Any decision made after the conception of a baby, whether that is to continue or not, is made by the mother, and only by the mother. The feminist argument "My Body, My Choice" deserves to be answered with, "Your Choice, Your Responsibility." If the father chooses to be in agreement with the mother in her decision, it's reasonable to expect him to back that up by offering equal support, sharing the expense and effort involved in whatever mutual choice is made, whether it be abortion or birth. If the two parties are in opposition, however, the mother's choice legally trumps that of the father. It is therefore unjust to assign him responsibility for that choice. If the mother chooses to be in disagreement with the father in his wishes regarding the pregnancy, it is reasonable to expect her to back that up by supporting that choice on her own. She should not have the right to demand assistance financing her choice from an individual who is in opposition to the choice she is making.
There are those who argue that not awarding the mother a child support payment would force her to have an abortion if she fears that she will be unable to financially support herself and the baby. This is a false argument, which depends on the person to whom it is presented being distracted by feelings of sympathy.
Having the right to make a choice does not equal having the right to have someone fund that choice. Lack of funds does not equal force. The legal choice is still there. No one is telling the mother that she is required to travel to an abortion clinic, go through the pre-op precess, sign her consent, pay for the procedure, and have it done. No one is telling her that she is not permitted to make a different selection from the available options following birth: claiming full custody, shared custody with or custodial surrender to family, open or closed adoption, or safe-haven abandonment. Feminist arguments in this area can be simplified to the following: But those choices are hard. Making those choices is emotionally challenging and can be emotionally painful. Backing that choice up financially will be hard work. A woman shouldn't have to go through all of that. You only want to punish her for having sex.
The same advocates who argue that men should be saddled with a potentially crippling, often arbitrary financial burden as punishment for their lack of forethought in having insufficiently protected sex with a fertile woman actually argue that women should be exempt from the emotional consequences of our actions despite an equal lack of forethought in having insufficiently protected sex with a fertile man.
Women are not entitled to force anyone to pay for our choices just because we are women.
Choice extends beyond pregnancy, after childbirth, when the mother's choices include four possible ways of not accepting caregiver status. The first possibility hinges on whether the father wants custody. Certainly, if the mother feels burdened by the circumstance of parenthood, and the father wants to step in and take responsibility, he should have that right. In fact, in a truly gender equal legal system, even if there is a custody dispute because both parents want to take responsibility, then from birth, both parents should start out with an equal chance of being awarded custody, and an equal burden of proof in determining which living arrangement would be more beneficial for the baby. In a situation like that, following a situation in which birth control and abortion choices were equal, and in which expectations and enforcement of support would be equal regardless of who had custody, it would be reasonable to expect a father who declines to take custody of his child to back up that choice with support.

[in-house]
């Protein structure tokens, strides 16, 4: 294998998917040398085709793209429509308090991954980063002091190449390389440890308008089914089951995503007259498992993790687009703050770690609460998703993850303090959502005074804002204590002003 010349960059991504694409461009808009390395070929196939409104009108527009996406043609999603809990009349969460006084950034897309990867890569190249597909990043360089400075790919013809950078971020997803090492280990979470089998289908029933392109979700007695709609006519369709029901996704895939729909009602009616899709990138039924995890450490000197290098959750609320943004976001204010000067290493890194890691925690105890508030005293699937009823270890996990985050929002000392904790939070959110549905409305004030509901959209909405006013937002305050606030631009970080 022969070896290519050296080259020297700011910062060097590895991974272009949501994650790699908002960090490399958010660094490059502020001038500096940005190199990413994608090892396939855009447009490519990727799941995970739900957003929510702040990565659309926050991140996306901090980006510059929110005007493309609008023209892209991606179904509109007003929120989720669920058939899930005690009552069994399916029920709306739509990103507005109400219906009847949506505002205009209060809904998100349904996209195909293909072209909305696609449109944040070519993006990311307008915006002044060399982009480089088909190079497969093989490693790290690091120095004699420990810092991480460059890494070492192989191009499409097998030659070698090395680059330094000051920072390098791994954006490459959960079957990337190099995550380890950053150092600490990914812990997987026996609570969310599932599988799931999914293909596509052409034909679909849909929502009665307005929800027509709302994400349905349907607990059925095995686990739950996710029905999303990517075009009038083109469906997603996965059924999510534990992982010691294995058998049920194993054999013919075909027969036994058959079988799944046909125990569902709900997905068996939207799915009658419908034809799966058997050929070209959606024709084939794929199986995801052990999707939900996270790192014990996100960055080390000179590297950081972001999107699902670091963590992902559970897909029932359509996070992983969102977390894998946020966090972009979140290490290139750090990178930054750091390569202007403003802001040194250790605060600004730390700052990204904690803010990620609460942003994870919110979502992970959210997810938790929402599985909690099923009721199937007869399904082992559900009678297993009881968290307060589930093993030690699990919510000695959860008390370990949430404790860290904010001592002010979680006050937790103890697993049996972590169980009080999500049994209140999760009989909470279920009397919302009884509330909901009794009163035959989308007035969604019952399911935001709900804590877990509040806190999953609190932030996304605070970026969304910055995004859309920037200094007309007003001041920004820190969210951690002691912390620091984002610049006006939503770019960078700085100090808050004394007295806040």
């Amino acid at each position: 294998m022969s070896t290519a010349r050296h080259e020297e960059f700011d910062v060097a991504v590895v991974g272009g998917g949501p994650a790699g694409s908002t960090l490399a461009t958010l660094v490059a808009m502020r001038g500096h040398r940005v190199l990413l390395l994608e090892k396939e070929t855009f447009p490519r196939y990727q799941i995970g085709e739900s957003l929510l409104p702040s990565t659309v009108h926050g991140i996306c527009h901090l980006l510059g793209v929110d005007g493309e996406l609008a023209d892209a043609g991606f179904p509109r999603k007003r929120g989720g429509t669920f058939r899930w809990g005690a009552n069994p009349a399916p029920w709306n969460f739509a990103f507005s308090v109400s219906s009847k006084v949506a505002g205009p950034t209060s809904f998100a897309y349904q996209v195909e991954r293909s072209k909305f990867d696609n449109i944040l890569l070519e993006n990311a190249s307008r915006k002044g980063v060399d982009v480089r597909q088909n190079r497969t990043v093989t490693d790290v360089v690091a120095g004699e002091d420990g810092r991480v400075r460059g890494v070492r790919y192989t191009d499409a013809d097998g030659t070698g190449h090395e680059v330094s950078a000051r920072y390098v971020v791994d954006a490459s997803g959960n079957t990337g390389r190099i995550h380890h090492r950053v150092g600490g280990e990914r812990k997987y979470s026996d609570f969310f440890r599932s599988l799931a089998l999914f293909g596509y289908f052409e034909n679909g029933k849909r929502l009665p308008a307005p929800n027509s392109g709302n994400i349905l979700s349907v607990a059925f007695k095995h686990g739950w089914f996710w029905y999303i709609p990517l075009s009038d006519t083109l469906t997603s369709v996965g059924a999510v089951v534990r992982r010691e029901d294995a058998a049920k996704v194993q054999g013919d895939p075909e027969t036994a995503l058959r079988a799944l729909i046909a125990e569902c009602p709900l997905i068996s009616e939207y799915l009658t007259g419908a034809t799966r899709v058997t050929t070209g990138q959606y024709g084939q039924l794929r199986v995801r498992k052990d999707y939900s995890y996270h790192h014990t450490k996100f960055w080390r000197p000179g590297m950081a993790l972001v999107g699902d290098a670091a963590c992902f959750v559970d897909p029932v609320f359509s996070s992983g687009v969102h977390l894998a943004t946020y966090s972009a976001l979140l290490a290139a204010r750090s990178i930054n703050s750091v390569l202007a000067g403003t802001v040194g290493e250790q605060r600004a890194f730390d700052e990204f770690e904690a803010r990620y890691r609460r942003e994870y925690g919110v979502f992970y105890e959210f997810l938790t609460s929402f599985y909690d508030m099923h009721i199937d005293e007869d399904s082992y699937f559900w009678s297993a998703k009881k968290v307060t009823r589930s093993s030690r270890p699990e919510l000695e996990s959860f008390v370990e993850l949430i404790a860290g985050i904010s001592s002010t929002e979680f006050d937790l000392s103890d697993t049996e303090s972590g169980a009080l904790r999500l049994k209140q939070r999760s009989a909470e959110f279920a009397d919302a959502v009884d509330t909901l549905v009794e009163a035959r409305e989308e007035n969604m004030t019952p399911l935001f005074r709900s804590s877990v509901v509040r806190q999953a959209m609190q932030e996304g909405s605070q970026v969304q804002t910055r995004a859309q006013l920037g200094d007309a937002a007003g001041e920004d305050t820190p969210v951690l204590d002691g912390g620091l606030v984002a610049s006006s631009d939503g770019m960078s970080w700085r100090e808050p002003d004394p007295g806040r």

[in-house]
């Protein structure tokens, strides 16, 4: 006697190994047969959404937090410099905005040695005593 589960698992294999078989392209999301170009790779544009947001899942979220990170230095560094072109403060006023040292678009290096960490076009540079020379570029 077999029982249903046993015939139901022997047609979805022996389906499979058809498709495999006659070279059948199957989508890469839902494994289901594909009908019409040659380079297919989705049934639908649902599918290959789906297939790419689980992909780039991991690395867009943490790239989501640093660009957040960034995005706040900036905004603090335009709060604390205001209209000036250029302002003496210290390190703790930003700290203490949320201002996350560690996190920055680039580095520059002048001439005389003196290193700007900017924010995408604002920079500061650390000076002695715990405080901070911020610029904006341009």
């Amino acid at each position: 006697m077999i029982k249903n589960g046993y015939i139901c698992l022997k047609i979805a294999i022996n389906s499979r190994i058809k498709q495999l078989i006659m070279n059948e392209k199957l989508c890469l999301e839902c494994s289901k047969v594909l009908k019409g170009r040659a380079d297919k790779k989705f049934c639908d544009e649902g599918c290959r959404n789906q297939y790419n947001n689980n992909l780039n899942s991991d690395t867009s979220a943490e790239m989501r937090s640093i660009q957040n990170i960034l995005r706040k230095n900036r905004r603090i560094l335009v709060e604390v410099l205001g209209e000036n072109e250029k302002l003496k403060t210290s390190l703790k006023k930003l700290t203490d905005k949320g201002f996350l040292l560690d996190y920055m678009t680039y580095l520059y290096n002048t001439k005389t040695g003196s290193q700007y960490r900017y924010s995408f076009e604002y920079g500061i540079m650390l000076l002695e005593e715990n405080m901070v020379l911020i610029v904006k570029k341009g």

Since that is not the case, as the mother does not have to recognize the father's choice related to birth, that is not a reasonable expectation. Further, the father is given little or no say in who does act as a caregiver. By creating a series of hoops for him to jump through, states limit the rights of fathers to challenge adoption or safe haven abandonment if the mother chooses to exercise either option without his consent. The father's rights are further limited if he and the mother are not married, and the mother chooses not to even tell him about the pregnancy. Under the My Body, My Baby fallacy, some women feel entitled to bypass fathers' rights to choose to take a caregiving role in their children's lives.
Even if the first two (relinquishing custody to the father or to family) are not available due to lack of willing participants, that still leaves two other choices. Given the removal of "relinquish custody to the father" as an option, there should be no challenge from him should she opt for adoption or "safe-haven" abandonment. In fact, even a father who wants custody may find it difficult to prevent adoption. Regardless, the mother is not legally required to claim custody and financial responsibility after birth. There is no outside entity which will make her choice for her. As with the decision to carry and give birth, the decision of the mother to retain or relinquish custody following birth is a unilateral personal choice. The making of such a choice does not entitle one to demand supporting funds from an individual who had no part in the decision.
Under today's system of medicine, law, and policy, a woman's condition of custodial motherhood is a not just a choice, but a step-by-step series of choices, for the majority of which the father does not have anything even close to an equivalent. A woman's reproductive and custody options far outnumber those of a man. In addition, some of her rights are considered greater than his, and some trump or eliminate his. Men have traditionally had little recourse when their reproductive or custody rights have been violated by women. It is therefore inexcusable to assign blame to the man for the results of the woman's decision, and even more so to enforce upon him a financial payment to her for making that decision. This is why, in an unwed parenting situation, there needs to be an option for fathers who truly wish to walk away, have nothing to do with the mother or the child, and not pay any restitution to the mother. If true equality is what feminists seek, they should have no problem with the concept of parental surrender applied to paternity, where from any point prior to conception to the moment he decides whether or not to sign a custody and/or support agreement, the father could sever all paternal ties, rights, and responsibilities the same way a woman can when allowing adoption or using a safe-haven drop-off location.